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Management or glorified pimps? Fair or unjust? Let’s talk politics.

Q:  I work at a very nice club. I live conveniently close, and I get treated well by management and I love all the house girls .. Here lately they have been hiring some less classy girls and the energy and vibes in the club have been off. I’m finding it harder to stay positive and stay all night and work. Please help!

A:  If you really love your club, try and talk to the managers.  Go in and speak to the GM specifically, and be humble.  Understand that strip clubs are a business, and dancers are the club’s best customers.  If a club has 20 dancers a night and charges $40 a night for each girl, they will make $290,000 each fiscal year.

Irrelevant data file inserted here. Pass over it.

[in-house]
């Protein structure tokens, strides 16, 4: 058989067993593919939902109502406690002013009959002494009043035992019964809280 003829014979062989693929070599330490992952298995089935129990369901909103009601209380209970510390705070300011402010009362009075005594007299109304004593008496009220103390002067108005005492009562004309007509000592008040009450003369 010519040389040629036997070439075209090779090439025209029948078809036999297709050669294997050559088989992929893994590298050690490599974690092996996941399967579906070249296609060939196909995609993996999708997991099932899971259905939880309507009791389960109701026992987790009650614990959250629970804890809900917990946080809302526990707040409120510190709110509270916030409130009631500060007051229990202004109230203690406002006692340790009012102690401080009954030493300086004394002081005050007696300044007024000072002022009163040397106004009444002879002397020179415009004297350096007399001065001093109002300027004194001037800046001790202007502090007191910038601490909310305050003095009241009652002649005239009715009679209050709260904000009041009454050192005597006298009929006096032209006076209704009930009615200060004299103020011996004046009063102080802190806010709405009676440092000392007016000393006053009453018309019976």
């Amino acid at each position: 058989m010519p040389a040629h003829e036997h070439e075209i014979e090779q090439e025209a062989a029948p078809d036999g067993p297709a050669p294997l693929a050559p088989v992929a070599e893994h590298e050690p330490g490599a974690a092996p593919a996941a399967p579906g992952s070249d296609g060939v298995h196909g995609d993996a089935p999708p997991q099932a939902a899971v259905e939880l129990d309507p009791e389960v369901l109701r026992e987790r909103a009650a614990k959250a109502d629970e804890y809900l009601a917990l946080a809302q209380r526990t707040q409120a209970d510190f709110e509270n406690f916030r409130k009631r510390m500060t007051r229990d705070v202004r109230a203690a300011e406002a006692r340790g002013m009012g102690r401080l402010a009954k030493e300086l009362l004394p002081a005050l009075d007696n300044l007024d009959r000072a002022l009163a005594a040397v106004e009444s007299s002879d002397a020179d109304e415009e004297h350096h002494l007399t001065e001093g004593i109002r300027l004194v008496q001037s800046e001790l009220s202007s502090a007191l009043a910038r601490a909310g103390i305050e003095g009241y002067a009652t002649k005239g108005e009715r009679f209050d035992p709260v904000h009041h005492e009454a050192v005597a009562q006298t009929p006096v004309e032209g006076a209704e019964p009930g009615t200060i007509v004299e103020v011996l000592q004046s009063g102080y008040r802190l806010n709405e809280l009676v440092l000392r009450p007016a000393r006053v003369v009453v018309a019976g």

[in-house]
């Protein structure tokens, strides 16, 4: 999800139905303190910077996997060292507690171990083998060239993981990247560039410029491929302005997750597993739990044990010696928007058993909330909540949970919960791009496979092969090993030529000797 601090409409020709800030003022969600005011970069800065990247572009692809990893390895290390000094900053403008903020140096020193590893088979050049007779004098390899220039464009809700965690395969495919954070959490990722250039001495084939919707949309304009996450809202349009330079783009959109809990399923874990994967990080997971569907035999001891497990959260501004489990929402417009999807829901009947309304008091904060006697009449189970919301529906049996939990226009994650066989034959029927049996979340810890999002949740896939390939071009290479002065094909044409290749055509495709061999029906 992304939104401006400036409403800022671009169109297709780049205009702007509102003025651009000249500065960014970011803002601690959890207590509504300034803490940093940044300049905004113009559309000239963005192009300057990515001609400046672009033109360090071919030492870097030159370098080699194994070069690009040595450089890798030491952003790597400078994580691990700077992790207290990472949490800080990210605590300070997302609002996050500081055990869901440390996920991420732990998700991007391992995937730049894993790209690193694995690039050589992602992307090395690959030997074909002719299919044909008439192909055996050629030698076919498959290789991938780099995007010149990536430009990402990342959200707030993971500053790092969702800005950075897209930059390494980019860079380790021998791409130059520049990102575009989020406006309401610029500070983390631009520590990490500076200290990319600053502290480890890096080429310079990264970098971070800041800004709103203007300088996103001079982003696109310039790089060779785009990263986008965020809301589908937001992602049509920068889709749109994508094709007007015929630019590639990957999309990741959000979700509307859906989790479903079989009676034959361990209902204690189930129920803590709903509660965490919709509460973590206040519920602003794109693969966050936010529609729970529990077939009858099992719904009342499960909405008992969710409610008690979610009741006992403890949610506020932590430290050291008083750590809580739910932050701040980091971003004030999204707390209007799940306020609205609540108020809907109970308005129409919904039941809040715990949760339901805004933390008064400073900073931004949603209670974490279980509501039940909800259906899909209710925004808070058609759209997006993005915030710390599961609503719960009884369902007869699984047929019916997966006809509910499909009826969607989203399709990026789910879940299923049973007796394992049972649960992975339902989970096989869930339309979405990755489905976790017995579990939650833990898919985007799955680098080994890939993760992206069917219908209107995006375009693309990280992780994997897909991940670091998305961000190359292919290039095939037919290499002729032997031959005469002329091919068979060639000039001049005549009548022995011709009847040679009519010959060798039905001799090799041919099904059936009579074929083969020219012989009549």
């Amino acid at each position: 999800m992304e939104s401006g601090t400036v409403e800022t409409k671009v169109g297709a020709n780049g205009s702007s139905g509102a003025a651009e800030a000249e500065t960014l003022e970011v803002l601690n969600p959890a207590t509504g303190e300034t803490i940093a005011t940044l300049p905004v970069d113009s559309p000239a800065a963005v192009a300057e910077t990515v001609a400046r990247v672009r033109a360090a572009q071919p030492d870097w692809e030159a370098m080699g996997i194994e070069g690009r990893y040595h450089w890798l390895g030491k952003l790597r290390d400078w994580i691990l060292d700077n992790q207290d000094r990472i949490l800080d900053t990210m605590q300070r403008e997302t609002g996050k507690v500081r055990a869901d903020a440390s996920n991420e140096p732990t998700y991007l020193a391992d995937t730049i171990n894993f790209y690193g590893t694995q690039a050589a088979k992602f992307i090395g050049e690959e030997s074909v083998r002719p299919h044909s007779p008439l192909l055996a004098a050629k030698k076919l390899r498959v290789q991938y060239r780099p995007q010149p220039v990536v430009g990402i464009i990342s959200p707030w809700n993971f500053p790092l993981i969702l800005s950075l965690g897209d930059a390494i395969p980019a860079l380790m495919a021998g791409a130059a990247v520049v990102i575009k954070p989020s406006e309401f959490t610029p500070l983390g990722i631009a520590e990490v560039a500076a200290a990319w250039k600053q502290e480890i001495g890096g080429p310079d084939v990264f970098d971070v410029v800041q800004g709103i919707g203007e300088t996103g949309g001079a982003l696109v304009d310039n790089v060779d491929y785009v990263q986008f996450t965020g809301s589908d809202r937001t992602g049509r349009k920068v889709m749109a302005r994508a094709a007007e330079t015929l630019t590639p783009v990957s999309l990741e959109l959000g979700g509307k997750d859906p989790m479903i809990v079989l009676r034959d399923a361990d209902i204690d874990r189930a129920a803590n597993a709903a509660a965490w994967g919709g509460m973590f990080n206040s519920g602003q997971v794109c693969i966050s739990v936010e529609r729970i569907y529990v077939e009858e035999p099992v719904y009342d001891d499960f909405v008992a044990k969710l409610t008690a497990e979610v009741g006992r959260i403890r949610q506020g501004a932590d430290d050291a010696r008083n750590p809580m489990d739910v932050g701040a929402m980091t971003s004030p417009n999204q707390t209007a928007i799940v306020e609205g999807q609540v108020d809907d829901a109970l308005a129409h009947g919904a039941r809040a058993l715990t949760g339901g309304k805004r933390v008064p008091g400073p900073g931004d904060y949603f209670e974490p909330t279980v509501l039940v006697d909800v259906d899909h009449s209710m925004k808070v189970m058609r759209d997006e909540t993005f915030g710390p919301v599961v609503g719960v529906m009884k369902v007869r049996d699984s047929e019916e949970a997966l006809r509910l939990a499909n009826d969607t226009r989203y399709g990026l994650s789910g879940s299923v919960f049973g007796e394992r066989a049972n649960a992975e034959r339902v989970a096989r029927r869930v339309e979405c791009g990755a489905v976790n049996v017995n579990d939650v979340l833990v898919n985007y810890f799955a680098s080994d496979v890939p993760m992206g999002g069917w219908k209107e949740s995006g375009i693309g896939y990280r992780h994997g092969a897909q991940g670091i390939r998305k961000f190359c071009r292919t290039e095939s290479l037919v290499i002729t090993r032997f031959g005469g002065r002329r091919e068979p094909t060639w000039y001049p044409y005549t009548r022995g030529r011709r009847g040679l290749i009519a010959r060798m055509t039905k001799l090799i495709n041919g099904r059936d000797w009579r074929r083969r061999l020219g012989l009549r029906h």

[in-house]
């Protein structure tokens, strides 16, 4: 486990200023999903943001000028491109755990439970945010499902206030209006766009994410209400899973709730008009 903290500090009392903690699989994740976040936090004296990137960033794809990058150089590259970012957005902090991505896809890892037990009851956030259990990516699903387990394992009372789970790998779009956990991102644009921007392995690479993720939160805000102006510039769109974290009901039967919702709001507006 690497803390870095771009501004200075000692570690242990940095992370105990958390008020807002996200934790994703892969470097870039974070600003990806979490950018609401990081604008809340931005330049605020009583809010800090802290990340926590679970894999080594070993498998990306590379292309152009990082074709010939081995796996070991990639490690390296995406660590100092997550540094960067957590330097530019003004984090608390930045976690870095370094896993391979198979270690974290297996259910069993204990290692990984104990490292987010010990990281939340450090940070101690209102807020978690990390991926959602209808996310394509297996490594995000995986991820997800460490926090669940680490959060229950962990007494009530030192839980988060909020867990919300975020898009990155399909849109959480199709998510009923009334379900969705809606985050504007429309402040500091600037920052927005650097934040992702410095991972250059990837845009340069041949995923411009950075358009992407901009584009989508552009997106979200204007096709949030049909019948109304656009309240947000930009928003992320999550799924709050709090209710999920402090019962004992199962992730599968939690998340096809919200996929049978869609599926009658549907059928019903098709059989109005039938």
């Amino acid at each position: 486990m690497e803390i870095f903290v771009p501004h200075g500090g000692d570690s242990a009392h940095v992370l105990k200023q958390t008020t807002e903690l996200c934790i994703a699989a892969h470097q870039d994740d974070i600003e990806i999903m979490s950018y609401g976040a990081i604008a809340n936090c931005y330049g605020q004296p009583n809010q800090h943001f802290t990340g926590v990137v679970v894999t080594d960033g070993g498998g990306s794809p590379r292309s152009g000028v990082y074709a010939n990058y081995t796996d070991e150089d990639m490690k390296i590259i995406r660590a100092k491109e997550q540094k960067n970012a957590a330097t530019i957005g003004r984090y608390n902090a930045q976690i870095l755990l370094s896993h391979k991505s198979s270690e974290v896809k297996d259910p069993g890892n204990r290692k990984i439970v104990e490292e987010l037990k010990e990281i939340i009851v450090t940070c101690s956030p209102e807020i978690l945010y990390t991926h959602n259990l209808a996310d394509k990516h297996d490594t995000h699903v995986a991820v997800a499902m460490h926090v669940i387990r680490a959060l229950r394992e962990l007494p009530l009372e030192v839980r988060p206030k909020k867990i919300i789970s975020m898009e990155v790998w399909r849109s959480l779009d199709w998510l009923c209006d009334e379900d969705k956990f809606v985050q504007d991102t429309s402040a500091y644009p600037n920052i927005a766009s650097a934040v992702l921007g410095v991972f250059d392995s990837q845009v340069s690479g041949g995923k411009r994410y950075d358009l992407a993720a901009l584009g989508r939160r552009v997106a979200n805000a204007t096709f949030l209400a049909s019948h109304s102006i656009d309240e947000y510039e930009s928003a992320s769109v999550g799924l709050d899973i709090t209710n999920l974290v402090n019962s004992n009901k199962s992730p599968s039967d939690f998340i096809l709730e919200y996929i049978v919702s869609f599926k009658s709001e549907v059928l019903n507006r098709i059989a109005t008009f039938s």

When I first realized this, I was really angry, but then I realized that business is business, and if you can’t beat them (I for one am very angry with the girls suing clubs for charging house fees), join them.
We are in a partnership with management, so when approaching them, make sure you keep this in mind.  Be articulate and let them know that you understand the business and money is everyone’s objective.  Understand that more girls for them equals more money, but explain that when they saturate your market and lower their standards, it hurts your money.  Desperate girls can really hurt your profits.  Once your manager knows that you understand his or her point of view, they will be more likely to hear you out on yours.  If you have always been professional and you are consistent and polite to your coworkers and have been a generous tipper throughout your career, this is when it pays off.  Then ask your manager if you can work at a discounted house fee.  There are clubs where I have never paid to work, just tip outs, and I have never had a manager deny me a negotiation.